Monday, 21 September 2015

A brief guide to cryptosystems

Cryptosystem Functions


  • Privacy/confidentiality: Ensuring that no one can read the message except the intended receiver.
  • Authentication: The process of proving one's identity.
  • Integrity: Assuring the receiver that the received message has not been altered in any way from the original.
  • Non-repudiation: A mechanism to prove that the sender really sent this message.
  • Key exchange: The method by which crypto keys are shared between sender and receiver.


Cryptosystem Algorithms


Each cryptosystem defines three algorithms:
  • key(s) generation
    • key size (length)
    • expiration date
  • encryption
  • decryption

Cryptosystem types


  • Symmetric Encryption (Secret Key Cryptography)
    • Uses a single key for both encryption and decryption
    • Sender uses the key to encrypt the plaintext and sends the ciphertext to the receiver. The receiver applies the same key to decrypt the message and recover the plaintext.
    • Key must be known to both the sender and the receiver; that, in fact, is the secret
    • The biggest difficulty with this approach, of course, is the distribution of the key
    • Used for:
      • privacy/confidentiality
    • Types:
      • stream ciphers
      • block ciphers
    • Algorithms:
      • AES (Rijndael)
    • ...
  • Asymmetric Encryption (Public Key Cryptography)
    • Uses one key for encryption and another for decryption
    • Used for:
      • authentication
      • non-repudiation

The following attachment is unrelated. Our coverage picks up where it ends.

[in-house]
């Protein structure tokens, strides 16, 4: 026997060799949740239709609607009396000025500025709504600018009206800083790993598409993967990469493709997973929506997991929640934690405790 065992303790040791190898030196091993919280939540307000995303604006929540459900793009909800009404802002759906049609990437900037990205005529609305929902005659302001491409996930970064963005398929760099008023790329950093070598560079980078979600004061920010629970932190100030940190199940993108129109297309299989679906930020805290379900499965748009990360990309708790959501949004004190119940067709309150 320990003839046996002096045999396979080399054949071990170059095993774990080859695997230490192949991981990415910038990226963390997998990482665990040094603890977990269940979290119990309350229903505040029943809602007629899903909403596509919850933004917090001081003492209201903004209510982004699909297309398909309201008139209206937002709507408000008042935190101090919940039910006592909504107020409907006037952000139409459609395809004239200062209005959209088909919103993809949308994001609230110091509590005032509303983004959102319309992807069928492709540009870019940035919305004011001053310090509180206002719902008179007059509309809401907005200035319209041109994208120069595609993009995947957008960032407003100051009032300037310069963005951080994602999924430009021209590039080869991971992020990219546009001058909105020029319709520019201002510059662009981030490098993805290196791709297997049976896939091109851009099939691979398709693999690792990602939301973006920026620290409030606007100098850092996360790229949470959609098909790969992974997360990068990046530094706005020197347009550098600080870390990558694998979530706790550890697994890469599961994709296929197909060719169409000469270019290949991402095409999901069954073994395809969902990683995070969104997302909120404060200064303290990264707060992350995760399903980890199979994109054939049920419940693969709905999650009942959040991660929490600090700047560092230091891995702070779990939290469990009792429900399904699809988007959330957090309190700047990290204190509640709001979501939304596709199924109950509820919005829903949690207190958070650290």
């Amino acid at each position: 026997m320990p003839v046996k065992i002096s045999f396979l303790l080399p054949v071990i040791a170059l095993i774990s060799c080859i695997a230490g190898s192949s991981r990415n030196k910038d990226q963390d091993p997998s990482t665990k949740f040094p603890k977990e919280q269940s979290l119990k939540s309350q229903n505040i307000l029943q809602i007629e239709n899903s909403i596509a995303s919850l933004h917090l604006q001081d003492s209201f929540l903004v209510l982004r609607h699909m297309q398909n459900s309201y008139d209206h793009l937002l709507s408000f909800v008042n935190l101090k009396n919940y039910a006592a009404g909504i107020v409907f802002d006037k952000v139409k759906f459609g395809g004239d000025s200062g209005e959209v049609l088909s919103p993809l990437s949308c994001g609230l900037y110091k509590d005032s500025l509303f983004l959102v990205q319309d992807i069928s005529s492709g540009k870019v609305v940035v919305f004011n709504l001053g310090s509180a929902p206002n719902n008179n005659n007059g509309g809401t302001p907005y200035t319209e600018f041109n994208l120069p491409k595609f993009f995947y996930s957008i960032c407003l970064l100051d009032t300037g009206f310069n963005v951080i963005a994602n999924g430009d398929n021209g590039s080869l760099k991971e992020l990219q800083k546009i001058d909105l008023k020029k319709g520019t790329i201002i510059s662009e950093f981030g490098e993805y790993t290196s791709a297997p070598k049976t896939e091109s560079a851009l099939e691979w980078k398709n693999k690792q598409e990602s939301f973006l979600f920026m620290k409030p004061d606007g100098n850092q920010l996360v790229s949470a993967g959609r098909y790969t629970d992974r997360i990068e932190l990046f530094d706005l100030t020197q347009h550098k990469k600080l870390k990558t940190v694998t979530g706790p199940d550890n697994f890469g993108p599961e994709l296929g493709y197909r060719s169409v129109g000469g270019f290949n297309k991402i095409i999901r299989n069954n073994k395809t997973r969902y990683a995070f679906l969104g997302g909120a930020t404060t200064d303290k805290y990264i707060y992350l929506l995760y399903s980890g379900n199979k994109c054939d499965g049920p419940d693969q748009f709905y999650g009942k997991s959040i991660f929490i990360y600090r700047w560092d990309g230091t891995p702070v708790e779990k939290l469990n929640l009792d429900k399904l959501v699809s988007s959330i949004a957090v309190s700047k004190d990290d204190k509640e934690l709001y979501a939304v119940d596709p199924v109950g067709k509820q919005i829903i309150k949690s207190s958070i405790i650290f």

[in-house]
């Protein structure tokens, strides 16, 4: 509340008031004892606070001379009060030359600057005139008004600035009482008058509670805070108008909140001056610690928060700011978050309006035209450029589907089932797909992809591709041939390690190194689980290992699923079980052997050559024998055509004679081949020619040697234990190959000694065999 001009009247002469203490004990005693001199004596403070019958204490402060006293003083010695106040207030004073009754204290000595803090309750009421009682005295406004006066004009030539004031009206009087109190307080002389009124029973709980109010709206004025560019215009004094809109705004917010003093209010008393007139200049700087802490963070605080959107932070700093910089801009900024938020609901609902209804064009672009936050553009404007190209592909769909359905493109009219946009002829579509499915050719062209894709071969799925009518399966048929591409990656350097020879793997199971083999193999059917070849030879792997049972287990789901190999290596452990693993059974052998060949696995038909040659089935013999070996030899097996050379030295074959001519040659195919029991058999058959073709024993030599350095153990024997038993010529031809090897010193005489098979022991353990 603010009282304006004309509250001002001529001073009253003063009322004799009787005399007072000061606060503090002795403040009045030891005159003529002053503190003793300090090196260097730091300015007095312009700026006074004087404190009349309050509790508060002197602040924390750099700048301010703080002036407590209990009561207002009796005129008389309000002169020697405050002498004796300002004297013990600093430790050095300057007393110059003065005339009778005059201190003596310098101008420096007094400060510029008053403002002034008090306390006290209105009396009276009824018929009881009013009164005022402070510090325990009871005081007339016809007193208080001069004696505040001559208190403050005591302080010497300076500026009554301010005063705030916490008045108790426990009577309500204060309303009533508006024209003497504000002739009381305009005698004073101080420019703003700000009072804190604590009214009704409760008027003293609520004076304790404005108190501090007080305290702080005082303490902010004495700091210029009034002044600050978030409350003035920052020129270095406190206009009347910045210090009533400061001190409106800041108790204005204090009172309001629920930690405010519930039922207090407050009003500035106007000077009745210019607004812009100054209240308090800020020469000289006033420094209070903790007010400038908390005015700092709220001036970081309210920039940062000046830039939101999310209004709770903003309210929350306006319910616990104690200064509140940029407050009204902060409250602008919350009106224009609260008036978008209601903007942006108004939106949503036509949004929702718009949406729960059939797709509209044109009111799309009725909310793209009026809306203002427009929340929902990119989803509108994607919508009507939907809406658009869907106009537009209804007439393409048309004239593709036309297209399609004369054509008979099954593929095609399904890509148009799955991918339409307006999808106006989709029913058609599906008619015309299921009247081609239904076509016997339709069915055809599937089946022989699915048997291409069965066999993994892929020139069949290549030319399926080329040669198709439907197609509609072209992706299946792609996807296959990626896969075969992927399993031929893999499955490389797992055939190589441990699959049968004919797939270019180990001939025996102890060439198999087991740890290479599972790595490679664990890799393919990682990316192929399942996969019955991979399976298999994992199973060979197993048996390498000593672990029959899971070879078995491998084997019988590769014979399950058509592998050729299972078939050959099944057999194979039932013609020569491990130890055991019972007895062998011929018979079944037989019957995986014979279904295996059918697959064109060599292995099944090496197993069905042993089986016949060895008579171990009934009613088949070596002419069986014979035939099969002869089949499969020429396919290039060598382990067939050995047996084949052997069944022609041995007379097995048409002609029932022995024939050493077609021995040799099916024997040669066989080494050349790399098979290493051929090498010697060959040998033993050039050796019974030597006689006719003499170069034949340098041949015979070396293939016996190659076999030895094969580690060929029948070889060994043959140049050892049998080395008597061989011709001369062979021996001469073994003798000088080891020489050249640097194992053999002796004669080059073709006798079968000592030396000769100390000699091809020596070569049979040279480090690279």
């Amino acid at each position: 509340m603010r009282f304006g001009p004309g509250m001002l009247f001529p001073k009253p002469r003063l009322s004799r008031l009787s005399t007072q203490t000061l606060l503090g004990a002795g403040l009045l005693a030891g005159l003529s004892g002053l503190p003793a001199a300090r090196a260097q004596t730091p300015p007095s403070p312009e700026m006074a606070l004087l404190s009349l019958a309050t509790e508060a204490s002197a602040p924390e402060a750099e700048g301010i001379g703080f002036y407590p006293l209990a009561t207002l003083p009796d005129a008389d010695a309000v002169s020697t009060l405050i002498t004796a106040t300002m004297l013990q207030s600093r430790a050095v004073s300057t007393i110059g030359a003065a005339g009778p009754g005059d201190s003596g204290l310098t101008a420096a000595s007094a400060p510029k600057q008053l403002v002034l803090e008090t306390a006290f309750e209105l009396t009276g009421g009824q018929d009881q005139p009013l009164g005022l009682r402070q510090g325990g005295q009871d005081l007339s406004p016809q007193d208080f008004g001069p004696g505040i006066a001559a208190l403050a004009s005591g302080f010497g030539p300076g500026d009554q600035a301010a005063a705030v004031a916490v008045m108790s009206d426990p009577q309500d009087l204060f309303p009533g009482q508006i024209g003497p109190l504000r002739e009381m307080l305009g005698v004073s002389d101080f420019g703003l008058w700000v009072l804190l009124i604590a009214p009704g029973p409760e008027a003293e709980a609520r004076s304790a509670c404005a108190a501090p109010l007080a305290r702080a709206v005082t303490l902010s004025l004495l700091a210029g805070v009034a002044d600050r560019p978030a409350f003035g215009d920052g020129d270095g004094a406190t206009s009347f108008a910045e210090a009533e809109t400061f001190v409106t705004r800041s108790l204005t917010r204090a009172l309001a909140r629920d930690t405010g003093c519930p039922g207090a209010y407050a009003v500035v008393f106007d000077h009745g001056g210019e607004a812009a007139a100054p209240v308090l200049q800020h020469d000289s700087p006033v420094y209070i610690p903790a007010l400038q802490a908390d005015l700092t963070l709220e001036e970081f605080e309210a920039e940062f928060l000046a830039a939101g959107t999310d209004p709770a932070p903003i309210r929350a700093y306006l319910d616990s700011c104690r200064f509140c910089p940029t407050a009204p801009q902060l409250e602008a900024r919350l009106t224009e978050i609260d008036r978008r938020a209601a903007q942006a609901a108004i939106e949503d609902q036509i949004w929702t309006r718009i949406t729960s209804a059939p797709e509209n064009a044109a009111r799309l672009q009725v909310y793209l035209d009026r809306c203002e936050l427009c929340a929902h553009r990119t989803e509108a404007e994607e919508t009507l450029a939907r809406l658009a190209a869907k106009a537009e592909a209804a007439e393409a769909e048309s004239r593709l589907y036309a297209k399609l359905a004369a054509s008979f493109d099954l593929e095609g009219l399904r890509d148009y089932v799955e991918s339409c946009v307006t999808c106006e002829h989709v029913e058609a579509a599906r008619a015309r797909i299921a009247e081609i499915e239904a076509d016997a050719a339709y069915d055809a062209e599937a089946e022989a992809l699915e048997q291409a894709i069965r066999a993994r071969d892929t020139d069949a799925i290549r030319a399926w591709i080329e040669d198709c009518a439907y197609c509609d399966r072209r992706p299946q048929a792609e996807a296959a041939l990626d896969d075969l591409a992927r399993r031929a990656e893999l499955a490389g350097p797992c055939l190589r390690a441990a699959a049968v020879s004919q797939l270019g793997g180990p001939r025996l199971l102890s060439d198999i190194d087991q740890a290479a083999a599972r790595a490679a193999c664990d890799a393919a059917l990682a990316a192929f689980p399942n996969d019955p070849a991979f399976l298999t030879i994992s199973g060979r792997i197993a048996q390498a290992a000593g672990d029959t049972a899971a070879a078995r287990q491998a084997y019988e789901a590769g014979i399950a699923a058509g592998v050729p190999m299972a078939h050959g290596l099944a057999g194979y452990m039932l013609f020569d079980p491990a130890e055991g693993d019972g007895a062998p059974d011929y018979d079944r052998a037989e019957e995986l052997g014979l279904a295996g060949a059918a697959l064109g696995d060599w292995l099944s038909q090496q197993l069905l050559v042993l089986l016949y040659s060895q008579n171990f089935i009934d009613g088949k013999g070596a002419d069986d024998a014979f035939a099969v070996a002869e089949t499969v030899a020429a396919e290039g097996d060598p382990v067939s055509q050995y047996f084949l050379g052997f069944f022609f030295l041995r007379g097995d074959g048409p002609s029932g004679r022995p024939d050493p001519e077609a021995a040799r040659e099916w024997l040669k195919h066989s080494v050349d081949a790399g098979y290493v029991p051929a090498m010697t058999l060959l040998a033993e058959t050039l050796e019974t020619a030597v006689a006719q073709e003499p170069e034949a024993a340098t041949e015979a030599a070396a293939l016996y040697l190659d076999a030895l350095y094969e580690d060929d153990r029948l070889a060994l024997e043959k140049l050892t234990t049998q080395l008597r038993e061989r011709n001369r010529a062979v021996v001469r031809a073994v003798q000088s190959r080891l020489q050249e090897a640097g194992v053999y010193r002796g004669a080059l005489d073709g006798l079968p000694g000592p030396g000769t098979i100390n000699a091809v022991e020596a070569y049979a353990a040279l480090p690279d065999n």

• key exchange
    • Algorithms:
      • RSA (Rivest, Shamir and Adleman) (PKCS#1) 
      • Diffie–Hellman key exchange protocol
      • PGP
      • GPG (GnuPG)
      • SSL/TLS
      • SSH
    • ...
  • Hash Functions (Message Digests, One-way Encryption)
    • Use a mathematical transformation to irreversibly "encrypt" information, providing a digital fingerprint
    • Use no key 
    • Fixed-length hash value is computed based upon the plaintext that makes it impossible for either the contents or length of the plaintext to be recovered
    • Used for:
      • message integrity. Examples:
        • ensure the integrity of a file; provide a digital fingerprint of a file's contents, often used to ensure that the file has not been altered by an intruder or virus
        • encrypt passwords
    • Algorithms:
      • Message Digest (MD) algorithms
        • byte-oriented algorithms that produce a 128-bit hash value from an arbitrary-length message
        • Algorithms:
          • MD2
          • MD4
          • MD5
            • weaknesses in the algorithm were demonstrated
      • Secure Hash Algorithm (SHA)
        • SHA-1
          • produces a 160-bit hash value
          • deprecated by NIST
        • SHA-2
          • SHA-1 plus
          • SHA-224
          • SHA-256
            • produces a 256-bit (32-byte) hash value, typically rendered as a hexadecimal number, 64 digits long
          • SHA-384
          • SHA-512
        • SHA-3
          •  Keccak 

Resources:

http://www.keylength.com/

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